David Preziosi
Well, we intended to get this newsletter out last week and we all know how last week went! I hope that everyone survived the storm and without any or much damage. It was certainly an unprecedented weather event the likes of which we haven’t seen before in Texas!

My house in Oak Cliff suffered power outages off and on from Sunday through Wednesday afternoon. After a night mostly without power, I woke up Tuesday morning to a house that was 37 degrees which was thankfully the coldest it got in the house. I was lucky that the pipes in my 1941 house held with only two freezing up, which were able to be thawed out. I know of many people that weren’t so lucky including several board members of Preservation Dallas who had plumbing related storm damage. Plumbers and plumbing supplies are definitely in exponential demand right now! Thankfully the Wilson House and the other houses in the Wilson Block came through without any damage. The power and heat stayed on all week and Meadows staff checked on the buildings to make sure things were okay.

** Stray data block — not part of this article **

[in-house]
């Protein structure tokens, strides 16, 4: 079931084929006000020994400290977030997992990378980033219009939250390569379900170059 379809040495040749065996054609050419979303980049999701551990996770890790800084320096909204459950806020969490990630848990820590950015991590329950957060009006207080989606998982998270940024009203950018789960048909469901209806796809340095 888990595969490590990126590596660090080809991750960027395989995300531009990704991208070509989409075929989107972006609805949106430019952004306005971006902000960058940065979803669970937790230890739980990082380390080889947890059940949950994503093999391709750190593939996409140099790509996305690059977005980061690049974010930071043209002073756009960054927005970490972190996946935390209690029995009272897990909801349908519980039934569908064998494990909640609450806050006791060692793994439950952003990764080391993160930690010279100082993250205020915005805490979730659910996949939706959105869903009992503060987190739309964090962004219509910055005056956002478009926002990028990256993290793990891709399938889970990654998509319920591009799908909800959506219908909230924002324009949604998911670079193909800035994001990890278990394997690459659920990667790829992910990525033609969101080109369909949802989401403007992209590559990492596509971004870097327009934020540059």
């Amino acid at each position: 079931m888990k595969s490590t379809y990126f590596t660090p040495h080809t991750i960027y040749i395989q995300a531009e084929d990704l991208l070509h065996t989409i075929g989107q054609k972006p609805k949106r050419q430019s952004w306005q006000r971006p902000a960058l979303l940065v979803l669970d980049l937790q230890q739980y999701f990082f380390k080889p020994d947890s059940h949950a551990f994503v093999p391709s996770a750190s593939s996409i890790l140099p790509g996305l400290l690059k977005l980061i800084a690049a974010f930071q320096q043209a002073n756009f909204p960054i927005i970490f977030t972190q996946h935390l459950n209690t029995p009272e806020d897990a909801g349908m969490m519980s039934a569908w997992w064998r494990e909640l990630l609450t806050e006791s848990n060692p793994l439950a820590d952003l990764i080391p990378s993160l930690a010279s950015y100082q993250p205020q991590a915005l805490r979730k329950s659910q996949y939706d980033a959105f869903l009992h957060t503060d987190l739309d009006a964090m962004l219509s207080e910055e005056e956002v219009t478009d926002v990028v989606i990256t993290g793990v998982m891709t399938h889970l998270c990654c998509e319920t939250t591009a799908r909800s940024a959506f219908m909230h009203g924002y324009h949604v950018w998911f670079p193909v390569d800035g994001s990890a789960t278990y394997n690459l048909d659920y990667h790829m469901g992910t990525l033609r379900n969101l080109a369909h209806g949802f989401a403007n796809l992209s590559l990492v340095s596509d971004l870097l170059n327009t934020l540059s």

Historic houses in Texas, unlike those in the north, are not meant for such extreme cold for a lengthy period of time. The majority of our historic houses are on a pier and beam foundation with lots of uninsulated area around pipes in the crawl space under the house. The only thing to help combat the extreme cold like we had, or just regular cold, is to cover foundation vents to try keep out as much of the cold air as possible. But do remember to uncover those vents in the spring as the air movement under the house will help to keep moisture from building up when it gets hot and humid.